A new comer to Scala, but familiar with C++ I am attempting to implement (possibly misguidedly) a little library on the top from the sqlite4java library to let me auto-fill tuples of abritrary type from query rows (rows whose column types are each suitable for the particular tuple element type).

In C++ I normally implement this using boost::tuples and compile-time template recursion (ended using template expertise as proven below). Boost tuples are implemented very much like Haskell HLists. The pattern could be (presuming, for simplicity the totally came back as vector of strings):

template<typename T1, typename T2>
void populateTuple( boost::tuples::cons<T1, T2>& tupleRec, int index, const std::vector<std::string>& vals )
{
    tupleRec.head = boost::lexical_cast<T1>( vals[index] );
    populateTuple( tupleRec.tail, index+1, vals );
}

template<typename T>
void populateTuple( boost::tuples::cons<T, boost::tuples::null_type>& tupleRec, int index, const std::vector<std::string>& vals )
{
    tupleRec.head = boost::lexical_cast<T>( vals[index] );
}

(Apologies - I have not run the above mentioned via a compiler, but am wishing it shows what i'm saying)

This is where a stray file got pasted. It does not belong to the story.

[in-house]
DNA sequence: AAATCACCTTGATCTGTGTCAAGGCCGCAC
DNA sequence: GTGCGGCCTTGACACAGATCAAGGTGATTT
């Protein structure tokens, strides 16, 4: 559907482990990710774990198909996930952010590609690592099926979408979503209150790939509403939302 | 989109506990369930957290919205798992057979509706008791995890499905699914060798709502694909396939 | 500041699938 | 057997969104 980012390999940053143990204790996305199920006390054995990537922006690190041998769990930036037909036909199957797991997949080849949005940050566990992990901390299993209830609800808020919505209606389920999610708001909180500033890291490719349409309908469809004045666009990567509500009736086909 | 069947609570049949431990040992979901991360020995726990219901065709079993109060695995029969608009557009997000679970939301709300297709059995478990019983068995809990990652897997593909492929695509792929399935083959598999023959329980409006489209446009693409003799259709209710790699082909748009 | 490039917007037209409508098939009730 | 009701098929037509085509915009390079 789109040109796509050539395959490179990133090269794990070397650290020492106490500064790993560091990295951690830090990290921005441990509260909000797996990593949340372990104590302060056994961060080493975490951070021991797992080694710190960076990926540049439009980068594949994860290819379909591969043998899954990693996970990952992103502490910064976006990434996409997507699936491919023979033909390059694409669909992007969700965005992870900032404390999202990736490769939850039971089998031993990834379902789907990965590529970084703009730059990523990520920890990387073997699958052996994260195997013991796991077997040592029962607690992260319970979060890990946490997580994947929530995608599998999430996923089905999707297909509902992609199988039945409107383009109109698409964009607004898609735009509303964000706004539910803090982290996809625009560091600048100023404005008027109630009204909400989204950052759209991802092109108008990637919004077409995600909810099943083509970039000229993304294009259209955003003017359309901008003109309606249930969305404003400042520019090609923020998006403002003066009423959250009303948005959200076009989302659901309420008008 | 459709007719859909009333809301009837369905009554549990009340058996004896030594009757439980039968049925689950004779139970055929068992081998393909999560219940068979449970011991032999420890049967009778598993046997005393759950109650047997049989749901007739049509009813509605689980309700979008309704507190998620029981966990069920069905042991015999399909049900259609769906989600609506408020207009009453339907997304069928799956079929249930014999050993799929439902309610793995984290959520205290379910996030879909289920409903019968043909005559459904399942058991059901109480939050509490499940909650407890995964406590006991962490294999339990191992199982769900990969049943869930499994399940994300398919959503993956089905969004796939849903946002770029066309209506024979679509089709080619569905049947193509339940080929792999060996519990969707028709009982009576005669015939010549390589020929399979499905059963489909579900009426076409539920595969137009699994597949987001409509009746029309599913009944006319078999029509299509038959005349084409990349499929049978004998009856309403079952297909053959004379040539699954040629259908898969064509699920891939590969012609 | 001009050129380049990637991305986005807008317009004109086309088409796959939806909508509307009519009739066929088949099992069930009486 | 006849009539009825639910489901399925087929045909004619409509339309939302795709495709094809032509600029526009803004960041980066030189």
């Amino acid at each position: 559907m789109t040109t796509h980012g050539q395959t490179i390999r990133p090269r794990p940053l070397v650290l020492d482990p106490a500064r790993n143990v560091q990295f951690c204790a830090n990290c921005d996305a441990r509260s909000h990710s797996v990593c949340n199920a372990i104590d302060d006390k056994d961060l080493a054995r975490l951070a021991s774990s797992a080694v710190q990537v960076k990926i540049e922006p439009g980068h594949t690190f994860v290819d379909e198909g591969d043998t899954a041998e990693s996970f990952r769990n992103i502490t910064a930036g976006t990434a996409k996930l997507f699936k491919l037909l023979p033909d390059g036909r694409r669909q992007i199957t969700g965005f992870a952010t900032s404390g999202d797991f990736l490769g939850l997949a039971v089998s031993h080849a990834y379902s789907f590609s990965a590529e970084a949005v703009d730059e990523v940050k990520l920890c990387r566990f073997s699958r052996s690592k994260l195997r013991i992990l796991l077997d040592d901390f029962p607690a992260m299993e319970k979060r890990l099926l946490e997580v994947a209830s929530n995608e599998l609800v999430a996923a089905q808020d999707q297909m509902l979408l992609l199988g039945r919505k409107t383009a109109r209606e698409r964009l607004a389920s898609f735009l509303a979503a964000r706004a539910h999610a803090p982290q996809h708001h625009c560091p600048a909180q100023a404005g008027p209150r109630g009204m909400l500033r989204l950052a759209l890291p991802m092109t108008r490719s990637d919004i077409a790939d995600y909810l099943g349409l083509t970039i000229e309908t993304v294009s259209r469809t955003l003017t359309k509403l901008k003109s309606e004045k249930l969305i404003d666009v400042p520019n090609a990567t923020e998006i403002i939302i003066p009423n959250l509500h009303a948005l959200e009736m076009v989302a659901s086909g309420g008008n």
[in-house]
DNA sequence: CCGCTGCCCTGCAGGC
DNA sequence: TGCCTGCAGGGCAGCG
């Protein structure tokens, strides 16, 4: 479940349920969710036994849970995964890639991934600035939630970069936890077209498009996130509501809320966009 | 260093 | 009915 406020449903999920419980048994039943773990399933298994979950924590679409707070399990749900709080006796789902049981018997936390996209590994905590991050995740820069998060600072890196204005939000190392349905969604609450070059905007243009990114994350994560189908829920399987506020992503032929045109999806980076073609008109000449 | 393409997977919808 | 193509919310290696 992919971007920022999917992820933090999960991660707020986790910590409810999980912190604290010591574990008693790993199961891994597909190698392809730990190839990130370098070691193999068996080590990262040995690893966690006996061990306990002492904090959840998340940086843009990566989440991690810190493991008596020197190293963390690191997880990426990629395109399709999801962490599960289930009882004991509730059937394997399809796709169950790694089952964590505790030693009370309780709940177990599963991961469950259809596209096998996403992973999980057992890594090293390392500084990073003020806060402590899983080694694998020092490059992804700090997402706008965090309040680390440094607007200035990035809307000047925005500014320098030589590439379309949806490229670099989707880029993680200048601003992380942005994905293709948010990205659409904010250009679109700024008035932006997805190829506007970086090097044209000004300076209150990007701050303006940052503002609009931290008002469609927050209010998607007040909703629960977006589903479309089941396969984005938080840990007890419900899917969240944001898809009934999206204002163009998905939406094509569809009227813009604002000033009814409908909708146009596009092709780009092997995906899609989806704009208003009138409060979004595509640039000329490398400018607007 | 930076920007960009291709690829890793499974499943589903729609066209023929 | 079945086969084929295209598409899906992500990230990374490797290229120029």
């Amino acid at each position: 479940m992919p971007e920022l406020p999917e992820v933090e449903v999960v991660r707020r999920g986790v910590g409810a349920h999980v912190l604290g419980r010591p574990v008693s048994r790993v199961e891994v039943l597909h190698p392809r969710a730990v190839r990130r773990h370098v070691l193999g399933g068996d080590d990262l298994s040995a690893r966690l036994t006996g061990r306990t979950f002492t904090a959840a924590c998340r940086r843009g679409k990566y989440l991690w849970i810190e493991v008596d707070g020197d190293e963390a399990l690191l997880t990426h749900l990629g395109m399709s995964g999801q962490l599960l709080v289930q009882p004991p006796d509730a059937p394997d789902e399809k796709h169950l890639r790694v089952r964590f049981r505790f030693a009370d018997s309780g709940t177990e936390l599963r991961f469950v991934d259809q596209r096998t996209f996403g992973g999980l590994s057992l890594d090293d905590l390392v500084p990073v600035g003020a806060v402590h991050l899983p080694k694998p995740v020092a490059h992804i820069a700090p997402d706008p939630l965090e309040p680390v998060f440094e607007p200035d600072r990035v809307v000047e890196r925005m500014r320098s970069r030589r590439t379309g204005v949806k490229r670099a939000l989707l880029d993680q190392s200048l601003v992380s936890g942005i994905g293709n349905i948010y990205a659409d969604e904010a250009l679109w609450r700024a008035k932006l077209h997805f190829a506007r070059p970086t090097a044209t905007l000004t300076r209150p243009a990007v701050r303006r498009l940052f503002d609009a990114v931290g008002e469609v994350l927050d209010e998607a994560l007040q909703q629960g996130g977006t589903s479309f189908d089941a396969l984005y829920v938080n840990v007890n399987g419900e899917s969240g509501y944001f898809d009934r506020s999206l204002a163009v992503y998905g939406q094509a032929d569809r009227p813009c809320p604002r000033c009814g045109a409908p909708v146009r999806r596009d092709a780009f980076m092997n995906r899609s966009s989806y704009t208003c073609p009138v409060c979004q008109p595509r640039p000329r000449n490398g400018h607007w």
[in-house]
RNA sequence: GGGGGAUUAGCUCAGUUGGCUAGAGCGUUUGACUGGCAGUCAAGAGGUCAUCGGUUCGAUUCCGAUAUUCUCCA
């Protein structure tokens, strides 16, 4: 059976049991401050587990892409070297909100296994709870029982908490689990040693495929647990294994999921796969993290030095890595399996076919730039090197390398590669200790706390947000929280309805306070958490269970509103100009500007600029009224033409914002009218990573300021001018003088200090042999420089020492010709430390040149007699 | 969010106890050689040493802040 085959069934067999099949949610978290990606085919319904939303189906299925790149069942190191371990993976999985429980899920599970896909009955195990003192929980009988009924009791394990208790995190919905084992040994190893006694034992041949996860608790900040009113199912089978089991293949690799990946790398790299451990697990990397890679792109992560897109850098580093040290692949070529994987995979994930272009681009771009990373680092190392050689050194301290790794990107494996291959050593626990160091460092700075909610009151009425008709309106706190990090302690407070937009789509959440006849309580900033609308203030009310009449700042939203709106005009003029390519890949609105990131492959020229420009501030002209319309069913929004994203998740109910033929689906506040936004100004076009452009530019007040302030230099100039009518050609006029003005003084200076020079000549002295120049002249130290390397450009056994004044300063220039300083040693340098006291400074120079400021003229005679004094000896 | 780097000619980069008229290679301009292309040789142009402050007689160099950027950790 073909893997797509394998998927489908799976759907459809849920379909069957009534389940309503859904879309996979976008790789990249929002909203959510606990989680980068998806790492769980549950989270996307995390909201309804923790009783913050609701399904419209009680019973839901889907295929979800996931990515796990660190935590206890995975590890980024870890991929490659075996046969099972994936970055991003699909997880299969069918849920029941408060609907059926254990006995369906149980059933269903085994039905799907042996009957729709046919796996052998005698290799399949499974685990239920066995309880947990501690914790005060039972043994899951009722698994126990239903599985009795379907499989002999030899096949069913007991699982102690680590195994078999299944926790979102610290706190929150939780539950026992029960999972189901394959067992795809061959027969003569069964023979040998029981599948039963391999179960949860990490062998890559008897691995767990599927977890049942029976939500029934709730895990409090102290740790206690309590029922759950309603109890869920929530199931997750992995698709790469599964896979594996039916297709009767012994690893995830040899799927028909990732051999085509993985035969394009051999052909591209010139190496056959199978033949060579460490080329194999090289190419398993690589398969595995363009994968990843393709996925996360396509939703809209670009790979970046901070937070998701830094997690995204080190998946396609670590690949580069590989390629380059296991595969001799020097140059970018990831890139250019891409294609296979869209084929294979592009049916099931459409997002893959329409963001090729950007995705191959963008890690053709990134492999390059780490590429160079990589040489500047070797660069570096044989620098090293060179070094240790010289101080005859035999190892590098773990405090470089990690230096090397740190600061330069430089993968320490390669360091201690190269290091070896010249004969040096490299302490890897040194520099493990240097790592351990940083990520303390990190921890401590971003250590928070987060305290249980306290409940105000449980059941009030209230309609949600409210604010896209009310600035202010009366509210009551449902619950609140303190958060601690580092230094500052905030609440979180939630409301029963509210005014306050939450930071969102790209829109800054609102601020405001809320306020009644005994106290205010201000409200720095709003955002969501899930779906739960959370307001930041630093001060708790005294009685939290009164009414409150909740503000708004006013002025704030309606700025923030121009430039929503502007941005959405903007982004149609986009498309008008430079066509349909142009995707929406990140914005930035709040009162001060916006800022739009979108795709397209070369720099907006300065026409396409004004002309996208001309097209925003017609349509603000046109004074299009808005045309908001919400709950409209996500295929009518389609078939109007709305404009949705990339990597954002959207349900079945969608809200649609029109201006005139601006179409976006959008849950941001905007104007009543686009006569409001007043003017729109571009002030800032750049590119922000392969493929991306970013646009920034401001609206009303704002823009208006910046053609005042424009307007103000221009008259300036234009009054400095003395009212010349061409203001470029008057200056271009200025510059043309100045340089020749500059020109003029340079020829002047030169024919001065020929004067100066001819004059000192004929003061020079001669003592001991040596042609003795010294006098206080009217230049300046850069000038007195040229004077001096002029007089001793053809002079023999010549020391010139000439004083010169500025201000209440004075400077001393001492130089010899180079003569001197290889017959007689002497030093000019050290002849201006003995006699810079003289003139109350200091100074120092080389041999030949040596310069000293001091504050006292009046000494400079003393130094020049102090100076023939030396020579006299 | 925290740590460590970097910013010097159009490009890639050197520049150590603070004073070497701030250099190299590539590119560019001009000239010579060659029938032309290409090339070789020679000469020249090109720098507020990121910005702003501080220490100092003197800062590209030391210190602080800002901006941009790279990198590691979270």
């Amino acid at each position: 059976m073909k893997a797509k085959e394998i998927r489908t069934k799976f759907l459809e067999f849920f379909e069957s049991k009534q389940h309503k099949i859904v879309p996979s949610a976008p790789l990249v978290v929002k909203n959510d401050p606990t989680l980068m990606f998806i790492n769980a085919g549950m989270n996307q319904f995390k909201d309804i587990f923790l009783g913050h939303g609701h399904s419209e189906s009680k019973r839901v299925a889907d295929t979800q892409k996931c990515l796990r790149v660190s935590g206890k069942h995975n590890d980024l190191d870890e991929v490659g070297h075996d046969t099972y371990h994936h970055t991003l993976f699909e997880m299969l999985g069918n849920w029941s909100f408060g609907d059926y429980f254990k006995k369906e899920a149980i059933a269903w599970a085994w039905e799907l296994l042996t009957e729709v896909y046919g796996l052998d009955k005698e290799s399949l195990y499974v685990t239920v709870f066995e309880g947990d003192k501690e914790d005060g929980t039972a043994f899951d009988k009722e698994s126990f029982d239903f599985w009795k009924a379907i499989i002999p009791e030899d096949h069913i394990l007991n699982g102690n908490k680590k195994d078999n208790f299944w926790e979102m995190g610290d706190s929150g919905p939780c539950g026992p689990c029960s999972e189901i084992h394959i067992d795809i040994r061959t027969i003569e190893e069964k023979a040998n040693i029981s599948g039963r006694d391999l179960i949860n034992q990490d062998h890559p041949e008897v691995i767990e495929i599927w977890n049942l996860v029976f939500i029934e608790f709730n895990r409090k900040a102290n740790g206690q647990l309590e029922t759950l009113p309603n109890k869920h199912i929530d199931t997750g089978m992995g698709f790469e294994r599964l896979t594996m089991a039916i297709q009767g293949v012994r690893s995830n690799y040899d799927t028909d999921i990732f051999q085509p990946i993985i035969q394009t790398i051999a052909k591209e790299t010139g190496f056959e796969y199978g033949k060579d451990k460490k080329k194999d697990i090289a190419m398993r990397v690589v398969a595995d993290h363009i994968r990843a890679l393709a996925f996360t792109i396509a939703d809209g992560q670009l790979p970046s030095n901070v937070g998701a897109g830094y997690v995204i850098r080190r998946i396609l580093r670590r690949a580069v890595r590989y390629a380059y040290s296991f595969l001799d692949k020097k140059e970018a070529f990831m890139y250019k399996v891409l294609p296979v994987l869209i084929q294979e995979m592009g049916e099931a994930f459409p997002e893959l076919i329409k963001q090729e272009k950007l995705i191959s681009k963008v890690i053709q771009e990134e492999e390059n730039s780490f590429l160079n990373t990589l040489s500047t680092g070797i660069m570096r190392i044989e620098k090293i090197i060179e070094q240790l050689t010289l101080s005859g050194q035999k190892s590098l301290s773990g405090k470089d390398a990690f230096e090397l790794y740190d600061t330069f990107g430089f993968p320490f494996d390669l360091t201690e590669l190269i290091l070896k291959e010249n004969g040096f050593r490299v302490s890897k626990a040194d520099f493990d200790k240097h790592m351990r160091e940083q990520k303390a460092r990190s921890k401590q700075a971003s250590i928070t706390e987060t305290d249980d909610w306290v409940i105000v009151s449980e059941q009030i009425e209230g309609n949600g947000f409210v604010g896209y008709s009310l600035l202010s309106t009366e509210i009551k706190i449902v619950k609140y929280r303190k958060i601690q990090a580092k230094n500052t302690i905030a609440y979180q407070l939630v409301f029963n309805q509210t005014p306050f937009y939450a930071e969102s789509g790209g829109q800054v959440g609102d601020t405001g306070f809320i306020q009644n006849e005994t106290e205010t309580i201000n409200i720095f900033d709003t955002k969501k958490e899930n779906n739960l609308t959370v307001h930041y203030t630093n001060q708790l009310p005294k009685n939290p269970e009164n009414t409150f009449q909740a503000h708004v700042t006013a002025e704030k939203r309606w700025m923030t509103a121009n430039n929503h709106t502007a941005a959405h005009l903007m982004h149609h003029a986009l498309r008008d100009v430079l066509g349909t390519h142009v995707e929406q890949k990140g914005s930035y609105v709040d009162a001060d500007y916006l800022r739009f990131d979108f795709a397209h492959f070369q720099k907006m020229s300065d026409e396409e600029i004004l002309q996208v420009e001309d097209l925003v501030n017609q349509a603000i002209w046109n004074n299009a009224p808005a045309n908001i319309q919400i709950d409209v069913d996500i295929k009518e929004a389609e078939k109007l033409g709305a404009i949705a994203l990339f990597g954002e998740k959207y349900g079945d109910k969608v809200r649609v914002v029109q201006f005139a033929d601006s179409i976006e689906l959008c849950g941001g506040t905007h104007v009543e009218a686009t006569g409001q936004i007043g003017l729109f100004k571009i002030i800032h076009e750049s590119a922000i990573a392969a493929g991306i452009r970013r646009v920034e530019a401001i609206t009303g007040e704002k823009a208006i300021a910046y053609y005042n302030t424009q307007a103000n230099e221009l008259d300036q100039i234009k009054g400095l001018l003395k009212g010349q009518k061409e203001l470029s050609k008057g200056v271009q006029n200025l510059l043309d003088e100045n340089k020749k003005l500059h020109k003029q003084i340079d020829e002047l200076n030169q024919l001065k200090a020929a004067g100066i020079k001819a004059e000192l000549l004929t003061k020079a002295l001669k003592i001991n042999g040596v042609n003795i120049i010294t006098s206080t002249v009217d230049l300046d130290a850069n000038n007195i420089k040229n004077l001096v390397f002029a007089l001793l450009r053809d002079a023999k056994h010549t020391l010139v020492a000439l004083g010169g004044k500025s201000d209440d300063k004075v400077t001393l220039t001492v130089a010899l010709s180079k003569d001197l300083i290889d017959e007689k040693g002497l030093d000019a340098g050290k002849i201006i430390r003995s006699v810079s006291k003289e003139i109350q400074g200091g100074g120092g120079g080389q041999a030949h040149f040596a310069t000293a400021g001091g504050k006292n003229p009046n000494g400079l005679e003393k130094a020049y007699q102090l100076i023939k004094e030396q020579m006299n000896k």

I'd like to have the ability to make a move similar with Scala. I'm able to recurse on the general Tuple type through the Product trait - and obtain the kind of each element at run time using pattern matching (for that few column types I support). However haven't found a method to assign Tuple elements through the product trait. And to tell the truth, I am not believing that this can be a particularly nice or idiomatic method of doing things i require anyway.

But something similar to:

val returnedFromQuery = List[String]( "Hello", "4", "6.0" )
val rowAsTuples = interpretListAsTuple[(String, Int, Float)]( returnedFromQuery )

Where rowAsTuples has type (String, Int, Float). Again, please excuse any syntax errors.

Anybody have ideas? Or alternative suggestions? Ahead of time - I am not thinking about any greater-level SQL query libraries. I am pleased with sqlite4java but wish to wrap it having a simple more abstract interface.

I believe you should attempt using pattern-matching rather than interpretation. First, we want something which will take out our types from strings using unapply:

object Stringy {
  def unapply(s: String) = Some(s)
}
object Inty {
  def unapply(s: String) = {
    try { Some(s.toInt) }
    catch { case nfe: NumberFormatException => None }
  }
}
object Floaty {
  def unapply(s: String) = {
    try { Some(s.toFloat) }
    catch { case nfe: NumberFormatException => None }
  }
}

Now we are able to rely on them in pattern matches:

scala> List("Hello","4","6.0") match {
  case Stringy(s) :: Inty(i) :: Floaty(f) :: Nil => Some((s,i,f))
  case _ => None
}
res3: Option[(String, Int, Float)] = Some((Hello,4,6.0))

Observe that should you choose it by doing this, you (1) do not have to return tuples if you won't want to (2) get access to all of the parsed out variables immediately (3) have automatic error checking built-in (with options).

Try HList in the MetaScala library.